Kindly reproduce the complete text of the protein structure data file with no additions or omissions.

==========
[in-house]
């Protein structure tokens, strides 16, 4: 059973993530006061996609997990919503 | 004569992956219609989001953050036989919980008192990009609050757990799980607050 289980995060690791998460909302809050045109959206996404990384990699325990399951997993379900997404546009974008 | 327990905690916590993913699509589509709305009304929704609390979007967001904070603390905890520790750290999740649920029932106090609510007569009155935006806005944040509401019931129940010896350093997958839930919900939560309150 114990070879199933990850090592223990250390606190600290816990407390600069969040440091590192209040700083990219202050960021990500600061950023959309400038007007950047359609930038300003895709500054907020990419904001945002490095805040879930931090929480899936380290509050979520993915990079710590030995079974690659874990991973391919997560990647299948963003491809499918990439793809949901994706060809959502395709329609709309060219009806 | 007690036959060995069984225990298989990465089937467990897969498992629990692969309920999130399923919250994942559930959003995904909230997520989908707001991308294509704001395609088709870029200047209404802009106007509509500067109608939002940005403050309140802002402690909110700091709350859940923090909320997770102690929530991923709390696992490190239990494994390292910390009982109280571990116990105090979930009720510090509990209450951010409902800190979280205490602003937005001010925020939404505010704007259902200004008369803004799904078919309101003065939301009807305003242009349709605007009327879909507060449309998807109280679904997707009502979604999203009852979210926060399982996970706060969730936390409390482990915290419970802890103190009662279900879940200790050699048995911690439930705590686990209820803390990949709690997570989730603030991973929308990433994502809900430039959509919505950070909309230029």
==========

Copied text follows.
[in-house]
């Protein structure tokens, strides 16, 4: 059973993530006061996609997990919503 | 004569992956219609989001953050036989919980008192990009609050757990799980607050 289980995060690791998460909302809050045109959206996404990384990699325990399951997993379900997404546009974008 | 327990905690916590993913699509589509709305009304929704609390979007967001904070603390905890520790750290999740649920029932106090609510007569009155935006806005944040509401019931129940010896350093997958839930919900939560309150 114990070879199933990850090592223990250390606190600290816990407390600069969040440091590192209040700083990219202050960021990500600061950023959309400038007007950047359609930038300003895709500054907020990419904001945002490095805040879930931090929480899936380290509050979520993915990079710590030995079974690659874990991973391919997560990647299948963003491809499918990439793809949901994706060809959502395709329609709309060219009806 | 007690036959060995069984225990298989990465089937467990897969498992629990692969309920999130399923919250994942559930959003995904909230997520989908707001991308294509704001395609088709870029200047209404802009106007509509500067109608939002940005403050309140802002402690909110700091709350859940923090909320997770102690929530991923709390696992490190239990494994390292910390009982109280571990116990105090979930009720510090509990209450951010409902800190979280205490602003937005001010925020939404505010704007259902200004008369803004799904078919309101003065939301009807305003242009349709605007009327879909507060449309998807109280679904997707009502979604999203009852979210926060399982996970706060969730936390409390482990915290419970802890103190009662279900879940200790050699048995911690439930705590686990209820803390990949709690997570989730603030991973929308990433994502809900430039959509919505950070909309230029």